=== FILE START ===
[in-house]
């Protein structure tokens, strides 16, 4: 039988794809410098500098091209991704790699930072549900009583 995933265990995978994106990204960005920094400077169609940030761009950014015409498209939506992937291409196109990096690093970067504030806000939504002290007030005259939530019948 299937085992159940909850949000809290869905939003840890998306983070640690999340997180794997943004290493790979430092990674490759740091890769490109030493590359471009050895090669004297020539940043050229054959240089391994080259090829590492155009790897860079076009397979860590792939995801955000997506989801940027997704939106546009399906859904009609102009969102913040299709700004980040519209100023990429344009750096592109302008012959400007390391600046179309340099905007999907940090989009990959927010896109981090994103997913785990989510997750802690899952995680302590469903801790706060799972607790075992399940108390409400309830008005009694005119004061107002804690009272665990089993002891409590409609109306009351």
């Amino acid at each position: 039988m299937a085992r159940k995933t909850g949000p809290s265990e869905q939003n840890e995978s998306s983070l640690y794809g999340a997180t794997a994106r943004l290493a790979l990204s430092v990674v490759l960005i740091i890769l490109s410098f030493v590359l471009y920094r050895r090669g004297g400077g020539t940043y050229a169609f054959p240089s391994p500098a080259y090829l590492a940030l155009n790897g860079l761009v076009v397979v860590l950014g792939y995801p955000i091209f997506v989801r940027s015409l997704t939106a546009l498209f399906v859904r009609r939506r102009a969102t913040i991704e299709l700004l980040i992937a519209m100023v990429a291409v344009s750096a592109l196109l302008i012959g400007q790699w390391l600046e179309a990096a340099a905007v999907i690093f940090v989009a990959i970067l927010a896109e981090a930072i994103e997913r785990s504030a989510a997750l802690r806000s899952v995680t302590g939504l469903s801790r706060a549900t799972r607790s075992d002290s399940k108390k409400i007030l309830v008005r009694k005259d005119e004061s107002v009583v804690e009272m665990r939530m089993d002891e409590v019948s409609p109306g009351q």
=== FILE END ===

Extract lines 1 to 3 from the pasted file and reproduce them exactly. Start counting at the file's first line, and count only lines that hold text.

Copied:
[in-house]
């Protein structure tokens, strides 16, 4: 039988794809410098500098091209991704790699930072549900009583 995933265990995978994106990204960005920094400077169609940030761009950014015409498209939506992937291409196109990096690093970067504030806000939504002290007030005259939530019948 299937085992159940909850949000809290869905939003840890998306983070640690999340997180794997943004290493790979430092990674490759740091890769490109030493590359471009050895090669004297020539940043050229054959240089391994080259090829590492155009790897860079076009397979860590792939995801955000997506989801940027997704939106546009399906859904009609102009969102913040299709700004980040519209100023990429344009750096592109302008012959400007390391600046179309340099905007999907940090989009990959927010896109981090994103997913785990989510997750802690899952995680302590469903801790706060799972607790075992399940108390409400309830008005009694005119004061107002804690009272665990089993002891409590409609109306009351």
């Amino acid at each position: 039988m299937a085992r159940k995933t909850g949000p809290s265990e869905q939003n840890e995978s998306s983070l640690y794809g999340a997180t794997a994106r943004l290493a790979l990204s430092v990674v490759l960005i740091i890769l490109s410098f030493v590359l471009y920094r050895r090669g004297g400077g020539t940043y050229a169609f054959p240089s391994p500098a080259y090829l590492a940030l155009n790897g860079l761009v076009v397979v860590l950014g792939y995801p955000i091209f997506v989801r940027s015409l997704t939106a546009l498209f399906v859904r009609r939506r102009a969102t913040i991704e299709l700004l980040i992937a519209m100023v990429a291409v344009s750096a592109l196109l302008i012959g400007q790699w390391l600046e179309a990096a340099a905007v999907i690093f940090v989009a990959i970067l927010a896109e981090a930072i994103e997913r785990s504030a989510a997750l802690r806000s899952v995680t302590g939504l469903s801790r706060a549900t799972r607790s075992d002290s399940k108390k409400i007030l309830v008005r009694k005259d005119e004061s107002v009583v804690e009272m665990r939530m089993d002891e409590v019948s409609p109306g009351q």